The Tokyo-based Graduate Institute of Policy Studies (GRIPS) predicts that the 492 kilometre-long Mumbai-Ahmedabad high speed line, once built, will be able to grab 20% passenger share of the transport sector — which could go up to 40% in the event of a decision to bring Goa within the loop by extending the length to 785 km.
“Given India’s big population and high economic growth coupled with the trend of rapid urbanization, the climate is ideal and ripe for the launch of high speed railway projects”, GRIPS’s Professor Shigeru Morichi told HT in an interview.
The experience of Japan — a pioneer in high speed rail projects with a remarkable accident free record in the last 50 years — shows that India’s big passenger volumes could actually help to keep fares within reasonable limits.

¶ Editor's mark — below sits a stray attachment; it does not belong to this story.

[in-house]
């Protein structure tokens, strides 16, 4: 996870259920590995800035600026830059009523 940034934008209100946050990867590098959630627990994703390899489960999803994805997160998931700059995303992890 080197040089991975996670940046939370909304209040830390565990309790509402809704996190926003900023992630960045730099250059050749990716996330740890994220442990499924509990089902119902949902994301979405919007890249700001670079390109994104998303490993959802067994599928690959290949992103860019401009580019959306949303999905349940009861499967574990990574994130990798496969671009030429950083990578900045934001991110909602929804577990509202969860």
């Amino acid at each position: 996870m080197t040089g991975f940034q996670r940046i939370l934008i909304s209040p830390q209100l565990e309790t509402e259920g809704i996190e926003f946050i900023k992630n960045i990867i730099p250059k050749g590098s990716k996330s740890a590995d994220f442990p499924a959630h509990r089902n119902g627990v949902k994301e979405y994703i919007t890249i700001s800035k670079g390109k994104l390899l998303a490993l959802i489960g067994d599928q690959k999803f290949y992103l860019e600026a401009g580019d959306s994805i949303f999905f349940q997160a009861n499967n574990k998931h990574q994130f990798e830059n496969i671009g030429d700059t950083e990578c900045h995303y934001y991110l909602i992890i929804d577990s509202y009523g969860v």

Setting off its fleet of 320 ‘Shinkansen’ (bullet trains with top speeds of 350 kmph) after a gap of every 15 minutes — the fares of these high speed trains have been kept only marginally higher than the fares of conventional trains.
The Shinkansen, for example, charges a fare of ¥4,930 yen covers the 105 km distance from Ueno to Takasaki in 45 minutes, against a fare of ¥3,800 of conventional trains — which take almost double the time to complete the journey. The 104.6 km distance from Tokyo to Atami is covered by the Shinkansen in 50 minutes at a price of ¥4,190, while the conventional train charges ¥3,800 to cover the same distance in 80 minutes.
“By running high speeds after a gap of every 10 minutes on the Mumbai-Ahmedabad line, it should be eminently possible to keep passenger fares at par or marginally lower than the air fares”, said an official of Japan’s Ministry of Land, Infrastructure, Transport and Tourism (MLIT).
Once the 751 km Bangkok-Chingmai high speed line is built, Thailand’s high speed rail will account for 60% of the passenger share against 30% of roads and 10% of conventional rail.
(The writer’s visit has been sponsored by the Tokyo-based International Press Centre of Japan)